Who knows what you’ll find?

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Decay can nourish splendor!

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The neglected can house a wonderful new friend!

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Where will your feet take you today?

 

 

Always Remember

November 16, 2017

How often do Canadians think about the men and women who’ve served and currently serve keeping all citizens safe, secure and at peace?

Once every year on November 11? Perhaps twice if counting Canada Day in July?

Two minutes of silence is taken to the reflect on the incredible sacrifices made to

secure freedom. People gather at local and national monuments and cenotaphs. News coverage of veterans and reminders of the importance to share stories of past generations with the current and future ones.

With November 11th only a few days past, and with Christmas coming soon, let’s work as a collective to keep all of our service men and woman and their families top of mind. This Canada, today’s Canada, would not exist as is if not for all of the soldiers, sons and daughters who volunteered to march on the front lines, fly fighter jets over enemy territories, help the wounded and sick in make shift bases, sail ships to faraway places and leave all and everything they had ever known behind.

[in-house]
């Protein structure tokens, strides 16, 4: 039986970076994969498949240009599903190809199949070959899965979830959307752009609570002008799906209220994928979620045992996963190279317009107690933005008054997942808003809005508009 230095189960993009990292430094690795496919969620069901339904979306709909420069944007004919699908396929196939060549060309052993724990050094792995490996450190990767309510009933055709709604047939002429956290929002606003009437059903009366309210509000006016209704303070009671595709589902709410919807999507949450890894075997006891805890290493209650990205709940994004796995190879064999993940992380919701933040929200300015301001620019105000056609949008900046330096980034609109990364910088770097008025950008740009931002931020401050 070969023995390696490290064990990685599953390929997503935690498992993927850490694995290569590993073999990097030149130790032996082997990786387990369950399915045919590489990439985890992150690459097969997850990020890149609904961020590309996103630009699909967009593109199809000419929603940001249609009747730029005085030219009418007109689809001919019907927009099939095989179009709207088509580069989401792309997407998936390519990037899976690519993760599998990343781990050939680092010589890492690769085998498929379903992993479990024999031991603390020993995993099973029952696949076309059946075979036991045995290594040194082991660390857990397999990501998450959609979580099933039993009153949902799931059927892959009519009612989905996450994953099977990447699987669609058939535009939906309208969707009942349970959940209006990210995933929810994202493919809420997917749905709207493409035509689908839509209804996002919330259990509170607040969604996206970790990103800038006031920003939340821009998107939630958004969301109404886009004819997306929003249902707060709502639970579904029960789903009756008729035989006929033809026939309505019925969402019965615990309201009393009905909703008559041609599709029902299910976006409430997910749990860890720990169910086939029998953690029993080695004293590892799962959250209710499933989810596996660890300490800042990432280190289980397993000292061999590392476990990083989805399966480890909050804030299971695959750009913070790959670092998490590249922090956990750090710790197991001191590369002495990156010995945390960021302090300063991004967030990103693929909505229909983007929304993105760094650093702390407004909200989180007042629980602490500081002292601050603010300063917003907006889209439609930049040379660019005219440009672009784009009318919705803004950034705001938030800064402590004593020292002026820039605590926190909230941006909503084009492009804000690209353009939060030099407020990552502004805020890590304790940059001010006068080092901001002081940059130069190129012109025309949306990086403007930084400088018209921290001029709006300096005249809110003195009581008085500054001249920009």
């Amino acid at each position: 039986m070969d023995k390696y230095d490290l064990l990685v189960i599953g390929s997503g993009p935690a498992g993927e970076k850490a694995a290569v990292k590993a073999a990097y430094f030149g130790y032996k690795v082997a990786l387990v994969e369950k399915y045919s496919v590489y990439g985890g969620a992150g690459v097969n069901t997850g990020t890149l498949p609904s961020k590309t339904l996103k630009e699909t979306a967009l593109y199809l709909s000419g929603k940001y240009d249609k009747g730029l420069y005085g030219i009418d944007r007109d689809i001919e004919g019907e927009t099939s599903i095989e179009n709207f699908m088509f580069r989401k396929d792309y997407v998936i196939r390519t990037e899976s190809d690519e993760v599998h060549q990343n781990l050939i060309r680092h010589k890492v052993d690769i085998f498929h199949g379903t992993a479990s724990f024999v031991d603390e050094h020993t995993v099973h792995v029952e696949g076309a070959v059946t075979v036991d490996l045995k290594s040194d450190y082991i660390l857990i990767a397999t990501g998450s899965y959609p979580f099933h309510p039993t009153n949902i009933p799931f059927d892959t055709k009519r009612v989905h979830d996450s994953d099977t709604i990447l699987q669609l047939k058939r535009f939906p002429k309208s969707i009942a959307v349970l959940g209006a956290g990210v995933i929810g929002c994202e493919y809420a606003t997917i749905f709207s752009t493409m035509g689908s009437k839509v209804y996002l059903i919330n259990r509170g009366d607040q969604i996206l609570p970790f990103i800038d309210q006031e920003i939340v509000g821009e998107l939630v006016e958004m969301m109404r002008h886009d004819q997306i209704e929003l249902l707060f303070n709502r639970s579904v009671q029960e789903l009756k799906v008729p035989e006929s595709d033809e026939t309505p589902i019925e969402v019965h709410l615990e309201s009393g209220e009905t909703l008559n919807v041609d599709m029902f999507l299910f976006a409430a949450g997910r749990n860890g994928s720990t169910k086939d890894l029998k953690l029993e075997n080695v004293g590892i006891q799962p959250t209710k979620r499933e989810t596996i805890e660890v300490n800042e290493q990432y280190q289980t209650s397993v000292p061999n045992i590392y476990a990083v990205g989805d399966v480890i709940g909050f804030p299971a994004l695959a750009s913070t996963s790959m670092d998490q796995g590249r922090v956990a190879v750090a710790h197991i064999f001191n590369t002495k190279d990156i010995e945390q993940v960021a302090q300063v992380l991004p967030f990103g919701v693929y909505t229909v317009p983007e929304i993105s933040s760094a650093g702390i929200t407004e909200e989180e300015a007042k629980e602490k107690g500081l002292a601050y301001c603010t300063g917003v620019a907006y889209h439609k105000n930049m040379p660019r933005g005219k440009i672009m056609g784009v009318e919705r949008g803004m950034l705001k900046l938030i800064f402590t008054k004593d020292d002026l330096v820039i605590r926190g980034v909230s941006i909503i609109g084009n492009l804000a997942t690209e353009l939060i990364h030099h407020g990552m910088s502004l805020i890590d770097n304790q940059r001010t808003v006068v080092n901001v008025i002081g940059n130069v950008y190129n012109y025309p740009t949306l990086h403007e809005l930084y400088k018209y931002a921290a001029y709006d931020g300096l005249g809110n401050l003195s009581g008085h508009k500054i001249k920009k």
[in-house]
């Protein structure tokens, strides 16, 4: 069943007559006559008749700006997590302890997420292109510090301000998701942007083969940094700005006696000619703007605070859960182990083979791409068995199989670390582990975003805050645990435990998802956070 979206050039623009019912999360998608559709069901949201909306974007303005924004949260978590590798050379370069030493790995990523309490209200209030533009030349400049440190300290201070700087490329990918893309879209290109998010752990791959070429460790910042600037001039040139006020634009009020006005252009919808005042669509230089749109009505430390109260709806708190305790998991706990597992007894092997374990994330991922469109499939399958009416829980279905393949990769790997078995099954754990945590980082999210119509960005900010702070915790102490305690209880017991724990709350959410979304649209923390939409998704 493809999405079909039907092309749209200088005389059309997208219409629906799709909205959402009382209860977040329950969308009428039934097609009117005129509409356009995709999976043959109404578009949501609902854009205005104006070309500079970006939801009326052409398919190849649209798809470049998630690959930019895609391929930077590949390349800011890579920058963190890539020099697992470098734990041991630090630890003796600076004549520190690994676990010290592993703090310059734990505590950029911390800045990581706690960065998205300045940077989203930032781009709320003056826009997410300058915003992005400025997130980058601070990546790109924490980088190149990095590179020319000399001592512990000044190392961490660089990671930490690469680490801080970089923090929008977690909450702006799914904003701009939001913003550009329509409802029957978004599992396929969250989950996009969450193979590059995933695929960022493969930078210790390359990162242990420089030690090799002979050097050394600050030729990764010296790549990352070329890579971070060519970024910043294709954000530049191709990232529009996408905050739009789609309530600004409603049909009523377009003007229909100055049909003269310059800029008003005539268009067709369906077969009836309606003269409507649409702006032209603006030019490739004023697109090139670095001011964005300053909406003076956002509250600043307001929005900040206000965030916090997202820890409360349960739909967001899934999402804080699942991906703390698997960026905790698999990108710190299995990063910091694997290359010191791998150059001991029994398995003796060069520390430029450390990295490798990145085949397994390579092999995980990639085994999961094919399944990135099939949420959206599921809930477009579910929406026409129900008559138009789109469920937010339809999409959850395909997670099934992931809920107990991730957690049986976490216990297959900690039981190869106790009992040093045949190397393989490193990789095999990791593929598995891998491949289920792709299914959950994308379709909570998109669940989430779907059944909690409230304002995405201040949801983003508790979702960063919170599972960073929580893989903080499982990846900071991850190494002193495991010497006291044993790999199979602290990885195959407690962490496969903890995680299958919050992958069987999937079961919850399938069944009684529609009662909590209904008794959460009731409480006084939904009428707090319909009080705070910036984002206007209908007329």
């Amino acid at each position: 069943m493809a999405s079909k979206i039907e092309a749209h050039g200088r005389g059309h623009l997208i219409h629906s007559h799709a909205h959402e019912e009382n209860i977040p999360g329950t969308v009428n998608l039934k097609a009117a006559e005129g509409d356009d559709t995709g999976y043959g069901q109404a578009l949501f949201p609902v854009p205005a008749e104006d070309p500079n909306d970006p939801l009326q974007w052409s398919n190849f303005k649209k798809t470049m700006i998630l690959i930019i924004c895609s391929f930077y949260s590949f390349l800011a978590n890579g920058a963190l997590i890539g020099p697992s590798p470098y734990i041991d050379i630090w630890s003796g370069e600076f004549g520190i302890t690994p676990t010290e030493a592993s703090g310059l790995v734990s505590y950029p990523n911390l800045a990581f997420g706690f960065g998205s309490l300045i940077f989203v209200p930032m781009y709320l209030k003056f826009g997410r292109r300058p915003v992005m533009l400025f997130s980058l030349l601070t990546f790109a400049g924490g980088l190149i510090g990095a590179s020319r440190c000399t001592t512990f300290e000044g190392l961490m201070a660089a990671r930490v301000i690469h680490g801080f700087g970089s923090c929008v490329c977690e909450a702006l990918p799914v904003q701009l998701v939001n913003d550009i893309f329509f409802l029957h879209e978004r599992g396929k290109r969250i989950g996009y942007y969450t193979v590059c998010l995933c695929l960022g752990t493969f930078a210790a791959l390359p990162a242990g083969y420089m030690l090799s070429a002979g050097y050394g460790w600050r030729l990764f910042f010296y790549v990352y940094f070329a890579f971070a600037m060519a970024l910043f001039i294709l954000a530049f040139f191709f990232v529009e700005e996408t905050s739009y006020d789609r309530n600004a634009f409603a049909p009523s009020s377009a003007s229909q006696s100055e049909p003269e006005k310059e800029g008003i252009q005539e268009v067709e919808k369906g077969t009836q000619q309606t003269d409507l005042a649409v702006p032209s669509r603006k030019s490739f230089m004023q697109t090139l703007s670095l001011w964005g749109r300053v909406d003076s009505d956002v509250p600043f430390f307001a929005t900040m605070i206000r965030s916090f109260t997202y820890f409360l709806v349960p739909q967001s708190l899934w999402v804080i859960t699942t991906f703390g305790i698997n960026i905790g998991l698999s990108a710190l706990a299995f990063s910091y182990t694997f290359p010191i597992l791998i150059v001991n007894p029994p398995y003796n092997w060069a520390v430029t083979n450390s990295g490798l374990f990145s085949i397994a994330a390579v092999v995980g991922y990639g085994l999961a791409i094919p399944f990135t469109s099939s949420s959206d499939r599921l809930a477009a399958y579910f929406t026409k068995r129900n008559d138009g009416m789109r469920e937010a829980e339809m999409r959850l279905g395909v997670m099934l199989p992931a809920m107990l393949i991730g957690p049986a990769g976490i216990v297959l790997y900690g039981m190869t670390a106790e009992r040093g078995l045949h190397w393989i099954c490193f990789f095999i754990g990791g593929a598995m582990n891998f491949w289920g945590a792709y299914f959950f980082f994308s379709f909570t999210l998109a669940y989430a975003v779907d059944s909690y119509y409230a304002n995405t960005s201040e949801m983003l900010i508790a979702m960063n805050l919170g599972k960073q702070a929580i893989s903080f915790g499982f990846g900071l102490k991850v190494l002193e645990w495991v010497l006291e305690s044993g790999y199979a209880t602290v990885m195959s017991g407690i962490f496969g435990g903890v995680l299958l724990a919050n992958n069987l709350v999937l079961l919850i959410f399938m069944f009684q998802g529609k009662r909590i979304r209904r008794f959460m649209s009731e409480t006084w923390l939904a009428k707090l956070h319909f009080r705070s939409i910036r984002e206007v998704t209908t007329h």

Currently, all Canadian Armed Forces members including reservists, special or elite operations teams have a duty to protect and serve the citizens of Canada and the world.  Wars are happening all over the globe and the military has been or is involved in someway with most of them. These are the people who would and do die for you. They lose their life in order to save others. That might be something to think about for more than two minutes once a year.